I have a lot of thoughts about Ryuki! It's a very complex show that brings up a lot of concepts, and I love thinking about it and analysing what it means.
Kamen Rider Ryuki is a masterpiece of storytelling that occupies way too much space in my brain, so why not subject you all to those thoughts too? Specifically I'd like to talk about one of my favourite aspects of Ryuki's structure; the fundamental moral question at the heart of its conflict.
Kamen Rider Ryuki pulls no punches in its portrayal of selfish, cruel human beings. With very few exceptions, the people fighting in the rider battle do it for their own benefit, be it directly or implicitly. So when Shinji picks up the Ryuki card deck and inadvertently enters the battle, he immediately brings up the obvious question: is this fight worth it? To his rivals this is a ridiculous question. Shiro Kanzaki has promised them their dream will come true if they win, so no matter what, they must win. To most of the thirteen riders, their dream is well worth killing twelve other people for.
In The Wrath of Khan (1982), Spock says, “Logic clearly dictates that the needs of the many outweigh the needs of the few.” I find this the perfect antithesis of Kamen Rider Ryuki and its myriad awful characters. Shiro Kanzaki's perverse rider battle is the opposite of Spock's calculated logic, Without participants willing to slaughter each other, he wouldn't be able to find the strongest soul amongst them and reap it to save Yui, after all. So he picked people all desperate for something, or too inhuman to reject senseless murder. Akiyama Ren, waiting for his comatose girlfriend, Eri, to awaken. Kitaoka Shuichi, slowly dying of an incurable disease. Mitsuru Sano, just wishing to be happy. By exploiting their vulnerability, he easily strings them into what Shinji sensibly points out is a horrific, inhuman battle.
Perhaps by setting up the rider battle this way, writers Yasuko Kobayashi and Toshiki Inoue wanted us to question what lengths we would go to for our own benefit. Given the opportunity to fulfill your wildest dreams, would I kill for it? Would you? Even Shinji struggles with this question, gripped with indecision when faced with the inevitability of fighting - and perhaps killing - his friends to save Yui's life.
In the end, Shinji chooses the needs of the many. He cannot bring himself to kill so many people for Yui, and is himself killed when he protects a young girl from a mirror monster. In his final moments, he urges Ren to continue living, no matter what. His death is a total rejection of Shiro's game.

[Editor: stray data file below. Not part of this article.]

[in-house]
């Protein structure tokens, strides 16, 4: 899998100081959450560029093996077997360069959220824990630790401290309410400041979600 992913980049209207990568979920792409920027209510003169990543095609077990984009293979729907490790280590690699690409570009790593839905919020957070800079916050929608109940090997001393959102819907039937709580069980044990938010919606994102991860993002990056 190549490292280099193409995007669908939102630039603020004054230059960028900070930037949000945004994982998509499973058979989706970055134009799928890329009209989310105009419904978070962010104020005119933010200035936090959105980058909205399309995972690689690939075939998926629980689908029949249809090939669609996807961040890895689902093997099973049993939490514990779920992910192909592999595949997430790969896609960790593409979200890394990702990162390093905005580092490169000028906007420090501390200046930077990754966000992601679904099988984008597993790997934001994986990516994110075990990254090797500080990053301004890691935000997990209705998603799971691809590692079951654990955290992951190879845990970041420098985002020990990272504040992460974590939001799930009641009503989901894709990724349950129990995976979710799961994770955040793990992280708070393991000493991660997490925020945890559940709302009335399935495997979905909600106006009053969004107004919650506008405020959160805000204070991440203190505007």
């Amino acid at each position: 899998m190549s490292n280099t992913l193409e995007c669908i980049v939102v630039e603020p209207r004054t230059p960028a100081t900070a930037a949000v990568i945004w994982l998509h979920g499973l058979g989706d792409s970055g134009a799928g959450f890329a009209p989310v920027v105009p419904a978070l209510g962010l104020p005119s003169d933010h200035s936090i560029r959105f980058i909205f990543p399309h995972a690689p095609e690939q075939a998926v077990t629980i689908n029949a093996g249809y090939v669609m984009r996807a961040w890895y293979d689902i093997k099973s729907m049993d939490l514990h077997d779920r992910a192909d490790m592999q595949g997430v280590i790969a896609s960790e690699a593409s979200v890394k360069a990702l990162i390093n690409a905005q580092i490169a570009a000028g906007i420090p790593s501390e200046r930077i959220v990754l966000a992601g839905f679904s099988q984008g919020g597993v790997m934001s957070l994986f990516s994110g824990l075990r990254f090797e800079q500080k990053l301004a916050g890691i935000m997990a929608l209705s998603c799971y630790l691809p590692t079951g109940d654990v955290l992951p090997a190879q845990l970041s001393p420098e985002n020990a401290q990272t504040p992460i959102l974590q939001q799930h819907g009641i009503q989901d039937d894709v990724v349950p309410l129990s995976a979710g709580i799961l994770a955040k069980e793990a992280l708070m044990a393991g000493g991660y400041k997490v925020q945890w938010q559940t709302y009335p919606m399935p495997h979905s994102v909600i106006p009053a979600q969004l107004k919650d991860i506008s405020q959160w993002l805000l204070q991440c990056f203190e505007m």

There's a sense of ambiguity to Kamen Rider Ryuki's ending that I really enjoy. The last Kamen Rider left alive, Ren confronts Odin, defeating Shiro and winning the rider battle. His soul is not used to save Yui. Shiro, realising the futility of his attempts to save her, accepts her death, and Ren collapses as Eri's eyes slowly open. Whether this was his wish coming true, or just another fleeting moment of consciousness, is left to interpretation.
Kamen Rider Ryuki closes by showing a new world where the rider battle has never taken place. The characters we have watched struggle and bleed are reborn anew, with no memory of the torment they've endured. Ren and Shinji meet in the street, but don't recognise each other. I can't help but feel this ending is bittersweet despite the happy ending. By never going through the rider battle and growing close to one another, the moral growth of each character is effectively wiped clean, as if it never even happened. Shinji ends the series just as he began. If he were asked whether he could kill others for someone he loves, what would he say?
My favourite thing about Ryuki is that it never definitively answers this conundrum of the many over the few. Shinji may have decided for himself, but it precipitated his and Yui's deaths. And in the ending's world where the chance to fulfill their wish is never granted, the characters are bound to their original fate. Eri will die in her coma. Kitaoka will succumb to his illness. Shinji will show up to work at Ore Journal each day, having no memory of the leather-clad man he once bumped into in the street.